Best Pre-Marital Advice We Got and Love to Give
Wanna hear the best pre-marital advice Mark and I received?
Well, maybe it’s not the best, but we sure do refer to it a lot. We use it and we tell it to other couples all the time. It even feels a little bit like a marriage hack because it’s so simple and yet pays huge dividends.
Here it is:
Whenever we deal with my family, I do the communicating and whenever we deal with his family, he does the communicating.
Probably not the profundity you were expecting. But I promise, it’s gold.
Our pastor wisely instructed us that each of our families of origin would always love us—meaning the one who came from that family. My parents are always going to love me. There’s nothing I can do to make them disown me. They may roll their eyes at me and not agree with a lot of what I do and say. But I’ll always be theirs. I’ll always have a place at their table. They’ll always have to take me back.
But not so with Mark (and vice versa with me and his family). It’s possible for him to rub my family the wrong way, to annoy them, to tally up enough points against him that they don’t really like him anymore. It’s far more likely that my family would reject him than they would me. He’s an outsider. There are boundaries in their love for him.
This is human nature. This is the reality of all marriages and families of origins. There will always be just a little bit of suspicion towards the other spouse.
In real life this has been very handy. If we can’t go to dinner at his parent’s house, he makes the call. If we can’t take a trip with my mom, I make the call. If my family has offended him or hurt him in some way, I defend him. I speak up. I take the responsibility of pursuing reconciliation. And likewise for him with his family.
Bottom line: we each champion and defend and run interference for the other to our families of origin.
Thankfully, by God’s sweet grace, we both come from great families. And they all read this blog and they’re all going to wonder what specific infraction I’m talking about. I promise, I’m not referring to anything specific! We are so very blessed to have solid and wonderful relationships all around. But we do use this hack in small ways all the time—it’s a way of life, an automatic way of communicating for us.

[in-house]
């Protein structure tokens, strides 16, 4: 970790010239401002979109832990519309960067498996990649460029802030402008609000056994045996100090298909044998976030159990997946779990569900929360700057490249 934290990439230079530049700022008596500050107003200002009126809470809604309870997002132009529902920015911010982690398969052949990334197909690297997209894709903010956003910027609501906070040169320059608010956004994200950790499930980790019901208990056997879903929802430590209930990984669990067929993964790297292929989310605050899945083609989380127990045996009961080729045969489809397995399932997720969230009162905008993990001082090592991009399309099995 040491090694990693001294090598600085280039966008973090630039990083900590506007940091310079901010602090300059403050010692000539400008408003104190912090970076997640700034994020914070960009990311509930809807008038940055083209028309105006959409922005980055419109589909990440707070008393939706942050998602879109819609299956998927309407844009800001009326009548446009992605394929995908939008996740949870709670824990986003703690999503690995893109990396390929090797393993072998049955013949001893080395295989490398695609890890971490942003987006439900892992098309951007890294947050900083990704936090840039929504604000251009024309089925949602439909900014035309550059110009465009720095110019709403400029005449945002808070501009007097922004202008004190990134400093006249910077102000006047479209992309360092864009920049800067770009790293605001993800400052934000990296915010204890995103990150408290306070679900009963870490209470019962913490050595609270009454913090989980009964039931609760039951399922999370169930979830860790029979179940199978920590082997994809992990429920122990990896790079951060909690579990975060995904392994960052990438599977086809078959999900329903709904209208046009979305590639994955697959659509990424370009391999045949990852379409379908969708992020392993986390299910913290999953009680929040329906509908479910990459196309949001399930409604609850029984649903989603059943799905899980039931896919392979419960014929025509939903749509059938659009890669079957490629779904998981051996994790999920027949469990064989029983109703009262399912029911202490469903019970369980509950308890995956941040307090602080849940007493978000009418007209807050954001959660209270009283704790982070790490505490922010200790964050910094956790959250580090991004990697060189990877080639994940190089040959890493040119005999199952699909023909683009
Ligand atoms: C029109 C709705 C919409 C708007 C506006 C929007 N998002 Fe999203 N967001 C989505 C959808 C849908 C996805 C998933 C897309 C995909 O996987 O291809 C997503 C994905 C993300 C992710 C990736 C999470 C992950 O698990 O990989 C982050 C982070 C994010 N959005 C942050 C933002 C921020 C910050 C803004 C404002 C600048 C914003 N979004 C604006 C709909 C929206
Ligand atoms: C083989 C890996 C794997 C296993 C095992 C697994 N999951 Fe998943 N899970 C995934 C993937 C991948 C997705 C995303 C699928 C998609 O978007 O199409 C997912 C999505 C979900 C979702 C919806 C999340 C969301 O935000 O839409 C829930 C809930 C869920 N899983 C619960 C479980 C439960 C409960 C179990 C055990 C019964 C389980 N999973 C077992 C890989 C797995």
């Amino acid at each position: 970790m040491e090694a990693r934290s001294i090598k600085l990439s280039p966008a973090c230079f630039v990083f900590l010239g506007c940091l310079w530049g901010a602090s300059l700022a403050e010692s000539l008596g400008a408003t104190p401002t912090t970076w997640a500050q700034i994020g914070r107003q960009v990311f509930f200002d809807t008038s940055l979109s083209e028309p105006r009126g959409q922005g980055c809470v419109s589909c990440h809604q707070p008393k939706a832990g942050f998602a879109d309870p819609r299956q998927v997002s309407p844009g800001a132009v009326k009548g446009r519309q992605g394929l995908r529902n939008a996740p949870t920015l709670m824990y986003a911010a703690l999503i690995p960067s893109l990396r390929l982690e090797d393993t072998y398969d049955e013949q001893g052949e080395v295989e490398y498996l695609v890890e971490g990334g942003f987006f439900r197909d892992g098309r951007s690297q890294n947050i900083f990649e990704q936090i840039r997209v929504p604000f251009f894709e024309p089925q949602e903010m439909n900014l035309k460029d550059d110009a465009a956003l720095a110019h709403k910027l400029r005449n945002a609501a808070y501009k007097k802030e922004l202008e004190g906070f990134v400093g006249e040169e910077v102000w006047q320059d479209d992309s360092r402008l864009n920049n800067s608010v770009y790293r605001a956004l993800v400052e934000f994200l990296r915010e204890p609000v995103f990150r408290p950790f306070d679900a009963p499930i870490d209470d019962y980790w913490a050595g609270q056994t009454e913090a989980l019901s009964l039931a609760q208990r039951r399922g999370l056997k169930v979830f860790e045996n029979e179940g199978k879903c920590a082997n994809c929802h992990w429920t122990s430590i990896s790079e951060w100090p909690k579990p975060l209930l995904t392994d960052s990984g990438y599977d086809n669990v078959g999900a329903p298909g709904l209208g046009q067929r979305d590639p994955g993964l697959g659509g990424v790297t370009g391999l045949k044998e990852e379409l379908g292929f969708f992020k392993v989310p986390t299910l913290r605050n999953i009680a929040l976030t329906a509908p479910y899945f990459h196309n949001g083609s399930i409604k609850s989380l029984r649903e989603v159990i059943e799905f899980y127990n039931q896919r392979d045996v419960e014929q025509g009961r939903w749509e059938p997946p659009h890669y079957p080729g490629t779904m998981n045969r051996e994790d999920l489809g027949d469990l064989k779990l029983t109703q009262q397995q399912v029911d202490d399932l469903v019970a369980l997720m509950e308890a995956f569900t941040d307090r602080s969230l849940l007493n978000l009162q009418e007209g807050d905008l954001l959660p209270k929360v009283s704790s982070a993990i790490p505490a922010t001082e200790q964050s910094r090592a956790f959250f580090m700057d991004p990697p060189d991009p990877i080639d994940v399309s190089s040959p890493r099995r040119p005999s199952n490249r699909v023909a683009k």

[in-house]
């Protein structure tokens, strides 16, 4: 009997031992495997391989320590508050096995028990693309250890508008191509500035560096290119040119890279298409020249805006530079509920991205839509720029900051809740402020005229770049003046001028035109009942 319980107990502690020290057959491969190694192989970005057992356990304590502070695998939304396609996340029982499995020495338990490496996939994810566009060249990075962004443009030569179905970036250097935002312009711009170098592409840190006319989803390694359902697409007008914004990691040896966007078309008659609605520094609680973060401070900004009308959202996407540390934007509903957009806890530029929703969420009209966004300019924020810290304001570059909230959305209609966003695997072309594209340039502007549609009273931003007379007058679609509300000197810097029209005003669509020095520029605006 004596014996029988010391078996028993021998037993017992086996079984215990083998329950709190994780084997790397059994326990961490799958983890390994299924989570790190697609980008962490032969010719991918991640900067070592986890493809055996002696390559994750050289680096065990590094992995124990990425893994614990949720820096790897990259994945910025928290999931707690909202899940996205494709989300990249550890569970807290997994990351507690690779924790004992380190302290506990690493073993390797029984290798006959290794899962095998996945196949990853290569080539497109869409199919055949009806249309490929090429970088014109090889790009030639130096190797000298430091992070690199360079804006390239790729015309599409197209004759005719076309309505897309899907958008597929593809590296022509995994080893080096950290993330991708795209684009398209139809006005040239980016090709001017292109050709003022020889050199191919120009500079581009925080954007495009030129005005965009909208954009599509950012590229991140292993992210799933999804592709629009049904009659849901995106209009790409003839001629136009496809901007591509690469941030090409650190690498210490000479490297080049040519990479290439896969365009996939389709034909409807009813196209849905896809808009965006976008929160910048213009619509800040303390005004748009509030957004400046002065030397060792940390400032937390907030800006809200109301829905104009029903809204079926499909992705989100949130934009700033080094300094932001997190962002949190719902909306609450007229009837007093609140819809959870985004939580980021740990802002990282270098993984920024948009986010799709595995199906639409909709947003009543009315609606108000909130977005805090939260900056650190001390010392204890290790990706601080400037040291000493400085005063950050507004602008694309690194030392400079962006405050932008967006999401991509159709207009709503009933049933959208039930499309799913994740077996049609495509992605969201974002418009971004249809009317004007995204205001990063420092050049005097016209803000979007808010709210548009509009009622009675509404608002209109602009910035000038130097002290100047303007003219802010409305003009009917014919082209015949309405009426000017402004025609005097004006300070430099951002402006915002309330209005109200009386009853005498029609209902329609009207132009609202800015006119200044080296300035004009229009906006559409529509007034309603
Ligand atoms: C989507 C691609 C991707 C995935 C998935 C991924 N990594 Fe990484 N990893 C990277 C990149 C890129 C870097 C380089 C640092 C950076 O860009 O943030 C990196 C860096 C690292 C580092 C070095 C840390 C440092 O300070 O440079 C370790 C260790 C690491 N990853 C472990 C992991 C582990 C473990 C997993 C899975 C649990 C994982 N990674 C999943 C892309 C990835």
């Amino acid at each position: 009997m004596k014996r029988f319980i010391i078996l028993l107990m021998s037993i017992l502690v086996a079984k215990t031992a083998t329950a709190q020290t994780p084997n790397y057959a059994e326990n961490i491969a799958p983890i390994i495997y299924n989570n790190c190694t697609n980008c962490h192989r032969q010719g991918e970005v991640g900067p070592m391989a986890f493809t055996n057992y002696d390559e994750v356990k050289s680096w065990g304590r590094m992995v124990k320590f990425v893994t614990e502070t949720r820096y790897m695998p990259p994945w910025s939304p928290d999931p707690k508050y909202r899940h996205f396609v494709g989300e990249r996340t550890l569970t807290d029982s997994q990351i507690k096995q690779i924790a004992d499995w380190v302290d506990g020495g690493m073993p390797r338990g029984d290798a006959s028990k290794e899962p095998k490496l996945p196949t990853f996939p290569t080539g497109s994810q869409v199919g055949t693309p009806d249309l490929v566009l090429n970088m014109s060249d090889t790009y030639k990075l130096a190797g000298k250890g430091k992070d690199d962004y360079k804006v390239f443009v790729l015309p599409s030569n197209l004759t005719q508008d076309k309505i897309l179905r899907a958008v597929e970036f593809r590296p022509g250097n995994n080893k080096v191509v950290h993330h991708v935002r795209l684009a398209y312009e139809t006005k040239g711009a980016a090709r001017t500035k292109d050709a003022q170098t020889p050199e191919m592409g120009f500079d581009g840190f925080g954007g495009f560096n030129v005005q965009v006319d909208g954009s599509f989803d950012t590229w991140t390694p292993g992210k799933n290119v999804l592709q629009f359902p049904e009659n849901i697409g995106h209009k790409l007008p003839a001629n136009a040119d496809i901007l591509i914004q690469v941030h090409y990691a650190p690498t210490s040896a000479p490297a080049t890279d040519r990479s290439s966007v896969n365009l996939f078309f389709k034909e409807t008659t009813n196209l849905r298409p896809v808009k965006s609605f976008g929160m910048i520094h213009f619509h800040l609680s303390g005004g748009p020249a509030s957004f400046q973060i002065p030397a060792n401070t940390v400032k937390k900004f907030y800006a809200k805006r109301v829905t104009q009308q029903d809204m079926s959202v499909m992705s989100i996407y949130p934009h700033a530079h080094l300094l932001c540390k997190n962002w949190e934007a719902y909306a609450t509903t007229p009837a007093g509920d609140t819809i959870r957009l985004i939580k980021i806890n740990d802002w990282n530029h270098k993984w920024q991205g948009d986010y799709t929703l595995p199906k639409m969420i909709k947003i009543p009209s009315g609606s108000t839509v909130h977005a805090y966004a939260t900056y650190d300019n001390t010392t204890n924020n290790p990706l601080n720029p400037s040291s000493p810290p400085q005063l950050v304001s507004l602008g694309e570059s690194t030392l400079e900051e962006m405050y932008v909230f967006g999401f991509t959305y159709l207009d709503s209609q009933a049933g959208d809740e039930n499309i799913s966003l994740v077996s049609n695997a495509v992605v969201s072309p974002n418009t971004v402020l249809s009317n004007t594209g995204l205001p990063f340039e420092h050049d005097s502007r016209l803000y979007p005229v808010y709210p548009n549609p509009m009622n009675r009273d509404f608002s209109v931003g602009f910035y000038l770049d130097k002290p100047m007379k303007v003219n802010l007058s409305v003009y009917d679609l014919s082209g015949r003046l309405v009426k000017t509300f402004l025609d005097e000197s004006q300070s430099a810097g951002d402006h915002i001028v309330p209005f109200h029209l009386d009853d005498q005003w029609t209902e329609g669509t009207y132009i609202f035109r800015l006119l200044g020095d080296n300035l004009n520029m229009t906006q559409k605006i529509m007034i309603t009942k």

Like I said, not profound, but I promise it’s gold. As we’ve counseled many, many couples over the years and shared this advice, we’ve seen it work beautifully. It has the power to mend broken relationships in extended families, to bring peace to previously contentious relationships, to smooth things over and to set the stage for a lifetime of peace and harmony.
A couple examples to help paint the picture:
Say a husband’s parents want to babysit a couple’s toddler. But the couple knows the grandparents will feed the child junk food and they really don’t want them to. It’s the husband’s job to say so. He has to communicate the firm boundary to his own parents. In this way, the wife is protected from that difficult conversation, the in-laws won’t be tempted to think of her as a strict and cranky daughter-in-law, and peace is maintained. They may roll their eyes at their son, but they’re likely to respect his wishes, whereas if the wife had had the conversation they may be more willing to blow her off.
Or say a wife’s father is great with finances and wants to be really involved in the couple’s purchase of their first home. But say the husband is uncomfortable with his father-in-law knowing so much about their finances and also not too keen to follow his father-in-law’s advice. It’s the wife’s job to tell her dad that he can’t participate in the process. While the father may be disappointed, he’s likely to respect his daughter’s wishes. Whereas if her husband had this hard conversation, the wishes may be respected, but there would also likely be tension. The husband would probably be seen as hard-headed or foolish or a bully. But as the wife has the conversation, she protects her husband from harm and maintains peace in the extended family.
These kinds of things come up all the time and having a game plan in place ahead of time makes a huge difference. Whenever my husband’s family poses a question to us, I simply look at him and let him take the lead in answering. And the same goes for my family. While we really have sweet relationships, it’s a deeply ingrained habit for us, and I think a large reason why we do indeed enjoy peace all around.
May the wisdom of our pastor in pre-marital counseling serve you well too!
Mark and I are coming up on our 20th wedding anniversary. I cannot overstate what a joy that is for us to celebrate! We both come from much brokenness and divorce. To have an intact marriage that is vibrant and life-giving is almost too much for me to fathom. I am overwhelmed with gratitude to God for the gifts he’s given me in Mark and our long life together, thus far.
Originally written by Jen Oshman, wife and mama of four girls. Used with permission.